Sairandhri (Draupadi in disguise) by Raja Ravi Varma (Photo: Alamy)
IRA MUKHOTY’S FIRST novel, Song of Draupadi, reads much like her previous books that are located in and around the Mughal courts. Redolent with the smells, tastes, colours and textures of a richly detailed women’s space, this time in the Mahabharata, Mukhoty’s narrative explores the inner rooms and the inner lives of women with whom many of us are already familiar. But even as we enjoy the sensual pleasures of their clothes and their perfumes and their food, we become privy to things less pleasant—to their deeply felt emotions, their complex motivations, their desires and their secrets, the different kinds of darkness they hold within themselves. The wellspring of Mukhoty’s imagination, she tells us in her ‘Author’s Note’, lies primarily in Bibek Debroy’s translation of the complete Mahabharata; it is from here that she imagines conversations and impulses to action, fears and aspirations and the steely exteriors that mask the inner turmoil of the women in the story, all of whom, even in the male-dominated traditional texts, are compelling characters that we might like to know better.
Although Mukhoty’s novel is titled Song of Draupadi (and it is the dark-skinned, fire-born wife of the Pandavas who occupies much of the book), it is, actually, much more a chorus of women’s voices. The book starts and ends with Draupadi, but the Kaurava queens—Satyavati, Gandhari and Kunti, even Ganga—all get a reasonable share of writer’s attention. Mining translations of the Mahabharata for what lies beneath or in between the lines, Mukhoty fills out these women such that we see them pushing back against an indomitable patriarchy with varying degrees of success and failure. Gandhari stands up to the betrayal about her chosen bridegroom by binding her eyes, Draupadi strains against the injustice of being married to five men that she must treat equally, Satyavati refuses to accept that her royal daughters-in-law will not produce heirs for the throne of Hastinapura—each of these women asserts herself, strives for a modicum of agency in a system and a world that sees her mainly as a vehicle of procreation. Among these brave and radical women that Mukhoty has chosen for the story of resistance and resilience that she wants to tell, I miss Amba, the only woman who wilfully and determinedly transcends the constraints of a female birth and returns to exact her cold and bitter revenge.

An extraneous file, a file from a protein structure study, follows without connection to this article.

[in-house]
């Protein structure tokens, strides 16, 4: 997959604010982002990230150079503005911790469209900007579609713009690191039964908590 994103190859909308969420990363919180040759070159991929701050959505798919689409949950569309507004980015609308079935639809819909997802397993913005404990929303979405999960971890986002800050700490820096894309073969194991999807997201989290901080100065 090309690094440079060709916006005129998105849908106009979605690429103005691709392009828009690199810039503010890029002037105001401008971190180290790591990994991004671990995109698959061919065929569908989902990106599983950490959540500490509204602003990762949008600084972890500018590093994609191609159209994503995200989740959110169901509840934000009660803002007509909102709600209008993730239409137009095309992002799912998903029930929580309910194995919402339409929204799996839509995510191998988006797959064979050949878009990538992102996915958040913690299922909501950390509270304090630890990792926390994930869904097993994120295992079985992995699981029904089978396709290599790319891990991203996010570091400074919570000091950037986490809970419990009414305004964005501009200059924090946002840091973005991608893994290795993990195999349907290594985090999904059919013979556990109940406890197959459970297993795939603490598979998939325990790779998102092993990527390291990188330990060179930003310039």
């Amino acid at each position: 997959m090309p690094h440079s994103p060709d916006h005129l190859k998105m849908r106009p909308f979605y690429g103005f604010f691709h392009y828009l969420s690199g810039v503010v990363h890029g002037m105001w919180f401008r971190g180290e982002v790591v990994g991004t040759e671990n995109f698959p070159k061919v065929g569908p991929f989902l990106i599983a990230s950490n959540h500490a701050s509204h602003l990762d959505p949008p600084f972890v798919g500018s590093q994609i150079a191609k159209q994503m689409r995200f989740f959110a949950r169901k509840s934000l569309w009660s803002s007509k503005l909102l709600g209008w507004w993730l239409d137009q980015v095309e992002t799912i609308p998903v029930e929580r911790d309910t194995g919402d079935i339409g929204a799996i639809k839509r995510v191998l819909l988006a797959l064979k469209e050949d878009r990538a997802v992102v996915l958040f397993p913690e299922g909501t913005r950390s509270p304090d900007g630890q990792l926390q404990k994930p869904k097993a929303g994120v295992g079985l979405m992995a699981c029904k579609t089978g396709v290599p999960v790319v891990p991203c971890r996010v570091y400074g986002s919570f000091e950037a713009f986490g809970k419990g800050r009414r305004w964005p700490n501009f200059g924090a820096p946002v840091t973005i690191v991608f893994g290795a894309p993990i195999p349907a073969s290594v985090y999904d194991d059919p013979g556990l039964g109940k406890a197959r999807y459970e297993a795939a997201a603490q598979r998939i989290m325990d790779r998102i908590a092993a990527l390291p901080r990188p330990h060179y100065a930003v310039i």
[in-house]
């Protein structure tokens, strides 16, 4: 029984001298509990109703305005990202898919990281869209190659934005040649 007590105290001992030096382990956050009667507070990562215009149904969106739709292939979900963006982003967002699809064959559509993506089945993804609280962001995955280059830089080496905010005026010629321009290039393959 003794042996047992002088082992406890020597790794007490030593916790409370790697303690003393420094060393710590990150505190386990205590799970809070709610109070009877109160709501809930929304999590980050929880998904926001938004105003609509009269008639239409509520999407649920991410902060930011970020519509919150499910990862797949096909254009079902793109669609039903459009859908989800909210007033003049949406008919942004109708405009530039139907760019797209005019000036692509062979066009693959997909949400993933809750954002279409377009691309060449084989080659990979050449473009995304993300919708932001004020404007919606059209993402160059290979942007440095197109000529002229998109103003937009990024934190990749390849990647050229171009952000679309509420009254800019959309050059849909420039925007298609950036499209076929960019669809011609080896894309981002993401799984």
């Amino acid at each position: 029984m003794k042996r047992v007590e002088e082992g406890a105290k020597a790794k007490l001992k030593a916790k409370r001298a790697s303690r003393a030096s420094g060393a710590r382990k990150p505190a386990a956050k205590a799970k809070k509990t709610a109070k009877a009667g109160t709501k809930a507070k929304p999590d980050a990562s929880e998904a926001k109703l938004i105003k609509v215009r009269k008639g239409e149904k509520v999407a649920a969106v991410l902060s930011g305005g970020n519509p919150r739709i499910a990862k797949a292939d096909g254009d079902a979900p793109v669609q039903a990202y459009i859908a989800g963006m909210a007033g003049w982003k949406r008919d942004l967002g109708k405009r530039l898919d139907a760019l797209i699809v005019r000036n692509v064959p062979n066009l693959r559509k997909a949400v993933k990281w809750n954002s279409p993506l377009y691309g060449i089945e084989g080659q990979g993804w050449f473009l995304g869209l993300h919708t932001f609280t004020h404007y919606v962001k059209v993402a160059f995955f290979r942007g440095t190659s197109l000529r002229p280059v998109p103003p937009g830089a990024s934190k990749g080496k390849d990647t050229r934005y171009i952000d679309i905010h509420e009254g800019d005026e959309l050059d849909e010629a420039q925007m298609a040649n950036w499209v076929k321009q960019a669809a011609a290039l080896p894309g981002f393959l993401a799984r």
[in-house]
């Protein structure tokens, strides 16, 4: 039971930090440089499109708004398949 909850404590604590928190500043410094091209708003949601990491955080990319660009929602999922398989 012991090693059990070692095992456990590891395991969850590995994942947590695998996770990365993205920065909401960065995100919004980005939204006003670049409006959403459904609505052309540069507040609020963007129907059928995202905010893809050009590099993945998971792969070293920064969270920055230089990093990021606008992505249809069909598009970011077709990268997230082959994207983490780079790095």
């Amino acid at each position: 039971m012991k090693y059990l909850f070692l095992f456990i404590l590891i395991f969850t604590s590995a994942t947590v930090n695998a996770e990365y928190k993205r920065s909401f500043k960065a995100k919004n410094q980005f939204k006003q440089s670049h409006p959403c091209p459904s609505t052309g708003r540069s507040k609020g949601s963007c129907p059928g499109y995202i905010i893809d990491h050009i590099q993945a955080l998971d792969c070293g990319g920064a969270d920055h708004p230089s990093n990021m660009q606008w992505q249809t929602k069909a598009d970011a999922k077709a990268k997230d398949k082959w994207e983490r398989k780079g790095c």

Apart from studiously avoiding the magical ways in which women are impregnated in the Mahabharata, Mukhoty makes another interesting choice when she reduces the ghastly war, the very heart of the text as we know it, to a few scant pages. I believe that it is in this blind genocide that the Mahabharata redeems itself, as it were. Son after son is sacrificed for a kingdom that no longer means anything to anyone. Brothers, cousins, allies, teachers, elders, students either kill each other or die at one another’s hands. On this battlefield of righteousness, this dharmakshetra, the roots of patriarchy and its pervasive ideologies are shaken. It is here that the Mahabharata’s celebration of heroic masculinity becomes a tragedy for the whole of humankind. If we are going to upend the Mahabharata, to turn its own purported values upon themselves, we must look not only at the way its women live and act but to the war and its aftermath: at mothers mourning their loved and unloved sons, at men who weep for teachers, brothers, sons they have slaughtered without mercy. This is where the patriarchy slays itself.